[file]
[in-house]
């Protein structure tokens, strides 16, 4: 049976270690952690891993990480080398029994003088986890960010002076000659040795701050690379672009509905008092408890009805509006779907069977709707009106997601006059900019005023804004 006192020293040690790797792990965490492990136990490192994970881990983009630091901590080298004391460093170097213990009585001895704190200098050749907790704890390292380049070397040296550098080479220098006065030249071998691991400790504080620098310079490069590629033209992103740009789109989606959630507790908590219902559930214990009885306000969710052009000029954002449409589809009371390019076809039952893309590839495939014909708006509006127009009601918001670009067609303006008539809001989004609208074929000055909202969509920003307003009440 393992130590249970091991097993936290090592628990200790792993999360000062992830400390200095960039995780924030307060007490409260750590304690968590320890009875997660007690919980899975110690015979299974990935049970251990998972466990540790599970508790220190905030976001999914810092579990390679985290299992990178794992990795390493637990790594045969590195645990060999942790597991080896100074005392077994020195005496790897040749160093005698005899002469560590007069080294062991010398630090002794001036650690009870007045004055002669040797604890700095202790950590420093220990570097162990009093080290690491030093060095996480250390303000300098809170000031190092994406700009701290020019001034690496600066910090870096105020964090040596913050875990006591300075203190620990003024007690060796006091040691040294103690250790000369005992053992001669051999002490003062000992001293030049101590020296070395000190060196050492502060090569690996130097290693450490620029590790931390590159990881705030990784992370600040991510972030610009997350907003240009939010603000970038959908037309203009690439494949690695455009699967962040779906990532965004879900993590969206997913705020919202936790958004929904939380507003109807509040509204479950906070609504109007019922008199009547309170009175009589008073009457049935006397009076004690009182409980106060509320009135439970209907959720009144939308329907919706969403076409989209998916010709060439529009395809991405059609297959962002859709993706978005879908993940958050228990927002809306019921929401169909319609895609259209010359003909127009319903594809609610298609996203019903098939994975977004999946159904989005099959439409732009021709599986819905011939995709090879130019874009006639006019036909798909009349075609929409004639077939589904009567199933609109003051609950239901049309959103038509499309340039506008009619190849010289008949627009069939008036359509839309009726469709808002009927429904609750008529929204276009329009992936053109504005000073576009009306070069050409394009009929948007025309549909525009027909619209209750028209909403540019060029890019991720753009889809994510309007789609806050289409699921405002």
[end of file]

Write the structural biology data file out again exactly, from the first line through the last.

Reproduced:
[in-house]
């Protein structure tokens, strides 16, 4: 049976270690952690891993990480080398029994003088986890960010002076000659040795701050690379672009509905008092408890009805509006779907069977709707009106997601006059900019005023804004 006192020293040690790797792990965490492990136990490192994970881990983009630091901590080298004391460093170097213990009585001895704190200098050749907790704890390292380049070397040296550098080479220098006065030249071998691991400790504080620098310079490069590629033209992103740009789109989606959630507790908590219902559930214990009885306000969710052009000029954002449409589809009371390019076809039952893309590839495939014909708006509006127009009601918001670009067609303006008539809001989004609208074929000055909202969509920003307003009440 393992130590249970091991097993936290090592628990200790792993999360000062992830400390200095960039995780924030307060007490409260750590304690968590320890009875997660007690919980899975110690015979299974990935049970251990998972466990540790599970508790220190905030976001999914810092579990390679985290299992990178794992990795390493637990790594045969590195645990060999942790597991080896100074005392077994020195005496790897040749160093005698005899002469560590007069080294062991010398630090002794001036650690009870007045004055002669040797604890700095202790950590420093220990570097162990009093080290690491030093060095996480250390303000300098809170000031190092994406700009701290020019001034690496600066910090870096105020964090040596913050875990006591300075203190620990003024007690060796006091040691040294103690250790000369005992053992001669051999002490003062000992001293030049101590020296070395000190060196050492502060090569690996130097290693450490620029590790931390590159990881705030990784992370600040991510972030610009997350907003240009939010603000970038959908037309203009690439494949690695455009699967962040779906990532965004879900993590969206997913705020919202936790958004929904939380507003109807509040509204479950906070609504109007019922008199009547309170009175009589008073009457049935006397009076004690009182409980106060509320009135439970209907959720009144939308329907919706969403076409989209998916010709060439529009395809991405059609297959962002859709993706978005879908993940958050228990927002809306019921929401169909319609895609259209010359003909127009319903594809609610298609996203019903098939994975977004999946159904989005099959439409732009021709599986819905011939995709090879130019874009006639006019036909798909009349075609929409004639077939589904009567199933609109003051609950239901049309959103038509499309340039506008009619190849010289008949627009069939008036359509839309009726469709808002009927429904609750008529929204276009329009992936053109504005000073576009009306070069050409394009009929948007025309549909525009027909619209209750028209909403540019060029890019991720753009889809994510309007789609806050289409699921405002």